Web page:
Most people quickly pass through the small neighborhood of Historic Filipinotown, situated below the 101 Freeway and adjacent to LA’s bustling Downtown. The nearby neighborhoods of Echo Park and Silverlake were also relatively overlooked not so long ago, but have been revitalized with hipster cafes, art exhibitions, and trendy music venues.
Gabba Gallery moved into Filipinotown and put the district in the spotlight. The gallery started The Alley Project in 2014 to brighten up the litter-filled streets of the district by taking the artwork outdoors thus beautifying the area with free public street art. And the results are pretty awesome.
The once dingy (and still dumpster lined) alleyways are now brightened by over 110 vibrant murals and street art pieces attracting both local and international artists. The walls and sidewalks outside the Gabba Gallery are just as decked out and colorful as the walls inside. When there’s a show or opening going on it’s free to pop in and have a look. Many of the muralists who have worked in the alleys also have exhibitions in the gallery.
Where to start
On a typical day it’s common to see visitors wandering the streets near Beverly Boulevard admiring the spectacular artwork. Explore on your own by starting at Gabba Gallery then head up North Vendome Street and follow the painted arrows on the sidewalk that say ART! You’ll easily spot large building-size murals, but keep your eyes peeled for smaller hidden pieces too.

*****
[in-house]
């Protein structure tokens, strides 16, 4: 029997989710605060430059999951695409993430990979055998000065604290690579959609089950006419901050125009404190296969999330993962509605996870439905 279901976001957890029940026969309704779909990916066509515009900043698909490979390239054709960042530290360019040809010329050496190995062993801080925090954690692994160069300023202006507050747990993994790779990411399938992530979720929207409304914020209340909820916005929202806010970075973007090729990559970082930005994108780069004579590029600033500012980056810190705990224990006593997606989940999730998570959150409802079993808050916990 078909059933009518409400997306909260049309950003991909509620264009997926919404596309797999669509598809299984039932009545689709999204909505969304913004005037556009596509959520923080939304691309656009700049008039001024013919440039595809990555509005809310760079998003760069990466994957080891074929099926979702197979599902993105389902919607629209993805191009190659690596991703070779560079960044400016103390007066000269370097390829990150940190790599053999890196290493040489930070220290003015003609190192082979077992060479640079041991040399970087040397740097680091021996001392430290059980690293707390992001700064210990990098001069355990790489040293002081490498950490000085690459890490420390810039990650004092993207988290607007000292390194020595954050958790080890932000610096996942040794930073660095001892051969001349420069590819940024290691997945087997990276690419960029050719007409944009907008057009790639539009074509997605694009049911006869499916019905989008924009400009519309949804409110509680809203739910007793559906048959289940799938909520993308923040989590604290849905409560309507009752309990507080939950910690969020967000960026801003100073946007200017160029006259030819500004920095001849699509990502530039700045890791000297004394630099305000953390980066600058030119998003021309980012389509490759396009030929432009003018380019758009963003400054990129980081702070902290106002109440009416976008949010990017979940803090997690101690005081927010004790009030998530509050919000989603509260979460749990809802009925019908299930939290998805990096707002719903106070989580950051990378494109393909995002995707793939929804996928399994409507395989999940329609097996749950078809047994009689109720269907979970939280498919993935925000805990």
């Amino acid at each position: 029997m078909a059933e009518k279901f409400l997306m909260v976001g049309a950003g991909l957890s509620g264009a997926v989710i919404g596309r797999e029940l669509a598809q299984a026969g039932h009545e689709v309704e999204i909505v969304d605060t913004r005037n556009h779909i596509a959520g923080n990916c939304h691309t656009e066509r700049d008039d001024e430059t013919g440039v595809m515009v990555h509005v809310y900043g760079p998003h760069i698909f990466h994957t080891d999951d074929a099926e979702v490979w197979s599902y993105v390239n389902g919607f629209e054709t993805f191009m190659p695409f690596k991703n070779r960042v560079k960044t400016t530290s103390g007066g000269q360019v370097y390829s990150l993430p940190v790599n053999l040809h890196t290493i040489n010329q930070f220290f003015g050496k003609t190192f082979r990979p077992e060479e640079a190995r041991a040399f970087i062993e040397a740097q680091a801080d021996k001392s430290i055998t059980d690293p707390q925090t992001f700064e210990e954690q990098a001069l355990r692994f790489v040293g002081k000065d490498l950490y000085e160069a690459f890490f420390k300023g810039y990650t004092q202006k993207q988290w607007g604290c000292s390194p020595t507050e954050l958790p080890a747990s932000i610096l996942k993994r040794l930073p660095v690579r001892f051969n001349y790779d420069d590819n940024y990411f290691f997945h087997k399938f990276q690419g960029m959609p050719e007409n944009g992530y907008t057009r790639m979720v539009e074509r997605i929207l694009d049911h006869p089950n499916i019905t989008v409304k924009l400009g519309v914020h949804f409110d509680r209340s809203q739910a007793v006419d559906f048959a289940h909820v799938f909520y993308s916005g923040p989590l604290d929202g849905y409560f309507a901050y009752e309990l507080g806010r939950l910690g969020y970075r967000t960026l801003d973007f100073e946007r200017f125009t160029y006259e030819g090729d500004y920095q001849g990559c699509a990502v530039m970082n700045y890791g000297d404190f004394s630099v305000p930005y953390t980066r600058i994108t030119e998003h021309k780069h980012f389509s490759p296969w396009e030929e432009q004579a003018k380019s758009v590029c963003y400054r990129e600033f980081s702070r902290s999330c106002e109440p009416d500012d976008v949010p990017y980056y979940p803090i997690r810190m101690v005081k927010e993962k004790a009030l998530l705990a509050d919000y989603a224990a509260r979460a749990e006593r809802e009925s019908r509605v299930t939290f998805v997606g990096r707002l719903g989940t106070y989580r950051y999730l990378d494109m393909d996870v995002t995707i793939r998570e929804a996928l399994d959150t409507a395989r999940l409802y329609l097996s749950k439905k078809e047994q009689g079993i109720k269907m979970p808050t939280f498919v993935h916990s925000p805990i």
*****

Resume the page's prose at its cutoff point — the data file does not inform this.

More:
Artist Trustyscribe leaves his easy to spot commentary throughout LA. This one is right outside the gallery (a great starting point), but you can also spot his work on almost every block in the nearby streets of Hollywood.
This colorful haku lei (head lei) mural is a stunner and one of the first pieces you’ll probably see because of its size. The ultra-realistic girl staring out in black and white conjures up feelings of old Hawaii.
What to see
The unnamed alley between North Vendome Street and North Dillon Street is one of the main areas to explore. Everything from the parking lot, gates, doors, and sidewalk are used as a canvas. The small street pops with color thanks to pieces by Iskar, WRDSMTH, Morley, Dourone, Invader, and more. The artists cover many different themes from a psychedelic giraffe and chimpanzee, to vibrant abstract murals and insightful exclamations. Visitors see each artists’ outward expressions take shape through their art.
WRDSMTH left his iconic typewriter and some uplifting words in one of the alleys. Another one of his wheatpastes nearby tells visitors to “dream bigger.”
Artist Iskar literally just finished this piece as we were walking up. He told us that his work was on display at the Gabba Gallery for the “Borderless: Latin America” exhibition.
This one doesn’t really need an explanation. The mural is located on North Dillon Street where there are just a few pieces of art.
Phobik is recognized for his graphic novel and comic inspired artwork. He created an entire universe of characters, most famously Phobik God. The California native from Hollywood is self-taught and has had solo exhibitions throughout LA.
Skid Robot uses art to highlight the severe homelessness crisis in the city and gets his name from Skid Row, an area in Downtown LA known to have the highest concentration of homeless people in the country. Skid Robot speaks with the people living on the streets then draws colorful scenes around their tents or areas they sleep drawing attention to the issue.
Let me know who your favorite artist is in the comments below!